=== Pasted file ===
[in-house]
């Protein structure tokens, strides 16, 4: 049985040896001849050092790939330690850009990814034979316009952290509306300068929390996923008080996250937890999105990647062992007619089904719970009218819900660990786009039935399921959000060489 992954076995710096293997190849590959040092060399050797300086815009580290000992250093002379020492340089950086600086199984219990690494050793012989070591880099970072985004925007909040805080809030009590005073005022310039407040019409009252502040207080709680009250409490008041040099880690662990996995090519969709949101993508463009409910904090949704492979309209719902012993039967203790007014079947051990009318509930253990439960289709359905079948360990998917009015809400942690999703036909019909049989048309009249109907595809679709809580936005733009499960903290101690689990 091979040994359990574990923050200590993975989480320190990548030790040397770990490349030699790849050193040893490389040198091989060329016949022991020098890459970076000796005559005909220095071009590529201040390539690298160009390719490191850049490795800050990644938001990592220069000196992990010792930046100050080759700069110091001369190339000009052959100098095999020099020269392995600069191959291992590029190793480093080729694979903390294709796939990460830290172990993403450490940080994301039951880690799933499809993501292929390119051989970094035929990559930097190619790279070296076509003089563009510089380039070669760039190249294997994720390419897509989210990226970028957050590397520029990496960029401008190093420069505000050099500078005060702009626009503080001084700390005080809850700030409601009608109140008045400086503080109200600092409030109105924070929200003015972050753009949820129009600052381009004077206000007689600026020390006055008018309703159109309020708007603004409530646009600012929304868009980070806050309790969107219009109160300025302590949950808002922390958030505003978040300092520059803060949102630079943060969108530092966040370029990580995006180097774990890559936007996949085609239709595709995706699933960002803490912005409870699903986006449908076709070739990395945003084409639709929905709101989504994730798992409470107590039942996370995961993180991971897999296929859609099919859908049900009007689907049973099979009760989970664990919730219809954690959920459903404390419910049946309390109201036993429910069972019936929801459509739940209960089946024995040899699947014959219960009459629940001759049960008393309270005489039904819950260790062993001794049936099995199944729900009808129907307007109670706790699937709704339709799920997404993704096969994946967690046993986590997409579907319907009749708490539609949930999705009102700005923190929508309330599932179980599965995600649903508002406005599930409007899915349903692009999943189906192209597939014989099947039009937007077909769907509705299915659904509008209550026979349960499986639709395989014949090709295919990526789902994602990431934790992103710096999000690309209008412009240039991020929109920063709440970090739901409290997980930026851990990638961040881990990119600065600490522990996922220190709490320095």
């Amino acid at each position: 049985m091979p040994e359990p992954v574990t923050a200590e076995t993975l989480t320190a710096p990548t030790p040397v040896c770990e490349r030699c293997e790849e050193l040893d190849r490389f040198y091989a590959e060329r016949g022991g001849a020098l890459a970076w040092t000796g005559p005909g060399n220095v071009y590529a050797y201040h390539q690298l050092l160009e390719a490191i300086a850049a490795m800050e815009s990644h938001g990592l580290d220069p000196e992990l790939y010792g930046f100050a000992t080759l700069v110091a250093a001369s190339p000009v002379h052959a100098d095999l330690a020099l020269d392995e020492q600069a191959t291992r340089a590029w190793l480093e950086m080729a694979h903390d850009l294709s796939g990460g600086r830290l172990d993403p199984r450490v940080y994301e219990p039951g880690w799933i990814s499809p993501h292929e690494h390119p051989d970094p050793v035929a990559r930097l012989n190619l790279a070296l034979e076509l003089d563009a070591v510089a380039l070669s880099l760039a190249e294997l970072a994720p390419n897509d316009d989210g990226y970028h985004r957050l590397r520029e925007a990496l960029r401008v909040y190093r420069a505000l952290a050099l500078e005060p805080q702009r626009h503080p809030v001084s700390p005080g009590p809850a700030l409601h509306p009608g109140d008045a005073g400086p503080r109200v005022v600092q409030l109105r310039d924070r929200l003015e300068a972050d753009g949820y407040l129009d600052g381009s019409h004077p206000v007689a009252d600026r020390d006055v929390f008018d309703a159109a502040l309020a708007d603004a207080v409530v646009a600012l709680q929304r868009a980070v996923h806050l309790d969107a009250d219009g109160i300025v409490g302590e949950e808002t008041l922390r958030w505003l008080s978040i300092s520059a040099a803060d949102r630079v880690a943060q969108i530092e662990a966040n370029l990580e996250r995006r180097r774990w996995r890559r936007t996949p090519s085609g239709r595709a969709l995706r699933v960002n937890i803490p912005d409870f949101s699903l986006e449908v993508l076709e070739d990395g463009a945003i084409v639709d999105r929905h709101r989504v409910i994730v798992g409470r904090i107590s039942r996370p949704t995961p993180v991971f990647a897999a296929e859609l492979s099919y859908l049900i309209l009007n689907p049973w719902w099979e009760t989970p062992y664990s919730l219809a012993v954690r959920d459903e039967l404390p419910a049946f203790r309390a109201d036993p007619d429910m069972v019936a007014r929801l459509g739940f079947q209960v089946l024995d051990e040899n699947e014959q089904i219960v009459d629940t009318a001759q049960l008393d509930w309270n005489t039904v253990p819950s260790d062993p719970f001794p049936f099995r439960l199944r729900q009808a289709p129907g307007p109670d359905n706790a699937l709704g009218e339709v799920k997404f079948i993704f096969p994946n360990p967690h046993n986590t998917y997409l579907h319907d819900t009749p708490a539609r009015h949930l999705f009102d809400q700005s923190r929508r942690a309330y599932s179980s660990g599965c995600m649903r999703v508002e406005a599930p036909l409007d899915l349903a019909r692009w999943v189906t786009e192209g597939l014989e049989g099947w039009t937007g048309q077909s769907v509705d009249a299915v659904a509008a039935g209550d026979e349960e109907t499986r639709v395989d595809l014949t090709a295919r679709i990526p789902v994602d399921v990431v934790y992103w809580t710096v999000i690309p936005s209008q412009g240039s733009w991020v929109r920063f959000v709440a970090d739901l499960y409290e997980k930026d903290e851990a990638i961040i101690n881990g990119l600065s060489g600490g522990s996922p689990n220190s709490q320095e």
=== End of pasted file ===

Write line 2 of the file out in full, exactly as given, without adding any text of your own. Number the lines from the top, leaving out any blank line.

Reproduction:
């Protein structure tokens, strides 16, 4: 049985040896001849050092790939330690850009990814034979316009952290509306300068929390996923008080996250937890999105990647062992007619089904719970009218819900660990786009039935399921959000060489 992954076995710096293997190849590959040092060399050797300086815009580290000992250093002379020492340089950086600086199984219990690494050793012989070591880099970072985004925007909040805080809030009590005073005022310039407040019409009252502040207080709680009250409490008041040099880690662990996995090519969709949101993508463009409910904090949704492979309209719902012993039967203790007014079947051990009318509930253990439960289709359905079948360990998917009015809400942690999703036909019909049989048309009249109907595809679709809580936005733009499960903290101690689990 091979040994359990574990923050200590993975989480320190990548030790040397770990490349030699790849050193040893490389040198091989060329016949022991020098890459970076000796005559005909220095071009590529201040390539690298160009390719490191850049490795800050990644938001990592220069000196992990010792930046100050080759700069110091001369190339000009052959100098095999020099020269392995600069191959291992590029190793480093080729694979903390294709796939990460830290172990993403450490940080994301039951880690799933499809993501292929390119051989970094035929990559930097190619790279070296076509003089563009510089380039070669760039190249294997994720390419897509989210990226970028957050590397520029990496960029401008190093420069505000050099500078005060702009626009503080001084700390005080809850700030409601009608109140008045400086503080109200600092409030109105924070929200003015972050753009949820129009600052381009004077206000007689600026020390006055008018309703159109309020708007603004409530646009600012929304868009980070806050309790969107219009109160300025302590949950808002922390958030505003978040300092520059803060949102630079943060969108530092966040370029990580995006180097774990890559936007996949085609239709595709995706699933960002803490912005409870699903986006449908076709070739990395945003084409639709929905709101989504994730798992409470107590039942996370995961993180991971897999296929859609099919859908049900009007689907049973099979009760989970664990919730219809954690959920459903404390419910049946309390109201036993429910069972019936929801459509739940209960089946024995040899699947014959219960009459629940001759049960008393309270005489039904819950260790062993001794049936099995199944729900009808129907307007109670706790699937709704339709799920997404993704096969994946967690046993986590997409579907319907009749708490539609949930999705009102700005923190929508309330599932179980599965995600649903508002406005599930409007899915349903692009999943189906192209597939014989099947039009937007077909769907509705299915659904509008209550026979349960499986639709395989014949090709295919990526789902994602990431934790992103710096999000690309209008412009240039991020929109920063709440970090739901409290997980930026851990990638961040881990990119600065600490522990996922220190709490320095």